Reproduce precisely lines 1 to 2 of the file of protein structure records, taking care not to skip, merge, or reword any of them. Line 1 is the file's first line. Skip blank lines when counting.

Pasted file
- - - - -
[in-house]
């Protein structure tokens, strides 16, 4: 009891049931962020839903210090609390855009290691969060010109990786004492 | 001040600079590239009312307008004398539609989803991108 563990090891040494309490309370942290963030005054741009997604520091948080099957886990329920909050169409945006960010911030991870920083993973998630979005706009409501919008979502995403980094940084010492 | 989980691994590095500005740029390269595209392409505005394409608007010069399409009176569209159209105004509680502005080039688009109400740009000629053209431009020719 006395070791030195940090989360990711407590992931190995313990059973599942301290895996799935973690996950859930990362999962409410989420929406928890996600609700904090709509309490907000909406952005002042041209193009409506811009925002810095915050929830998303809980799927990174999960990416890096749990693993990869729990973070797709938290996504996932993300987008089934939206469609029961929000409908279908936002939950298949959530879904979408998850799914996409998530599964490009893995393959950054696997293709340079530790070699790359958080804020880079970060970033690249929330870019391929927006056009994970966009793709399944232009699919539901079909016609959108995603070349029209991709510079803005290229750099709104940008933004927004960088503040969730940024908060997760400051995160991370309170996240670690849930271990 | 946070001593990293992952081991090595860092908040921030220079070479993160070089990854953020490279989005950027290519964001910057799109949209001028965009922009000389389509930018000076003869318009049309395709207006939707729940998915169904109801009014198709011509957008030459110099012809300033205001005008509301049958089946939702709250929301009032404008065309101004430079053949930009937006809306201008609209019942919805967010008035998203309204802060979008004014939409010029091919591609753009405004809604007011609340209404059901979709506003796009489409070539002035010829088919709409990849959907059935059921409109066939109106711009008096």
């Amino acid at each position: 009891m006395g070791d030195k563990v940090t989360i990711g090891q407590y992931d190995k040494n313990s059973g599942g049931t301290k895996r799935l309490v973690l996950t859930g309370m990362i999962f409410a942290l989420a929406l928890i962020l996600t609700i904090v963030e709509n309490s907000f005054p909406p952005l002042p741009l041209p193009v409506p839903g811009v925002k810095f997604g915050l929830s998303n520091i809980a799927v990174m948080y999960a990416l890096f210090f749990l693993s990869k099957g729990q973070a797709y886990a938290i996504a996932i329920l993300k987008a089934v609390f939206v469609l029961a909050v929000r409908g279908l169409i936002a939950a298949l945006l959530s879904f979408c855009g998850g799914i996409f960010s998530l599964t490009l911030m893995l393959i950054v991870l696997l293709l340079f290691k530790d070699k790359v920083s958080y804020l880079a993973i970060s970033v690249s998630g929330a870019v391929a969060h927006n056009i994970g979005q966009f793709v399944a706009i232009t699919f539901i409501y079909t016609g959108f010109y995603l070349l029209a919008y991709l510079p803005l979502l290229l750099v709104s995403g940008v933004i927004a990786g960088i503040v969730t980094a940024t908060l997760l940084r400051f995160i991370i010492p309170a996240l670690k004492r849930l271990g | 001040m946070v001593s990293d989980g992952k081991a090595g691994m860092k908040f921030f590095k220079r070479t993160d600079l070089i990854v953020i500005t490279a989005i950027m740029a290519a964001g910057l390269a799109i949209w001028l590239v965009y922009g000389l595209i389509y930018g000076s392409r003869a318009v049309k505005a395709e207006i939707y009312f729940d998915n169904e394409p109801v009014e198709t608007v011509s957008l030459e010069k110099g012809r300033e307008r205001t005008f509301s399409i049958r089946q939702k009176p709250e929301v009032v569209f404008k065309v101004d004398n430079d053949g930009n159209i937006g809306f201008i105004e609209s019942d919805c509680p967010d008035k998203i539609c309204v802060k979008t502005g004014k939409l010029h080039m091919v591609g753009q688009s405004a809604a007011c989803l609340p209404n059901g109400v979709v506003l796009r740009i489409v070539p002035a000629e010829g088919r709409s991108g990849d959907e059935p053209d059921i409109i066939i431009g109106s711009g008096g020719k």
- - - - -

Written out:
[in-house]
């Protein structure tokens, strides 16, 4: 009891049931962020839903210090609390855009290691969060010109990786004492 | 001040600079590239009312307008004398539609989803991108 563990090891040494309490309370942290963030005054741009997604520091948080099957886990329920909050169409945006960010911030991870920083993973998630979005706009409501919008979502995403980094940084010492 | 989980691994590095500005740029390269595209392409505005394409608007010069399409009176569209159209105004509680502005080039688009109400740009000629053209431009020719 006395070791030195940090989360990711407590992931190995313990059973599942301290895996799935973690996950859930990362999962409410989420929406928890996600609700904090709509309490907000909406952005002042041209193009409506811009925002810095915050929830998303809980799927990174999960990416890096749990693993990869729990973070797709938290996504996932993300987008089934939206469609029961929000409908279908936002939950298949959530879904979408998850799914996409998530599964490009893995393959950054696997293709340079530790070699790359958080804020880079970060970033690249929330870019391929927006056009994970966009793709399944232009699919539901079909016609959108995603070349029209991709510079803005290229750099709104940008933004927004960088503040969730940024908060997760400051995160991370309170996240670690849930271990 | 946070001593990293992952081991090595860092908040921030220079070479993160070089990854953020490279989005950027290519964001910057799109949209001028965009922009000389389509930018000076003869318009049309395709207006939707729940998915169904109801009014198709011509957008030459110099012809300033205001005008509301049958089946939702709250929301009032404008065309101004430079053949930009937006809306201008609209019942919805967010008035998203309204802060979008004014939409010029091919591609753009405004809604007011609340209404059901979709506003796009489409070539002035010829088919709409990849959907059935059921409109066939109106711009008096």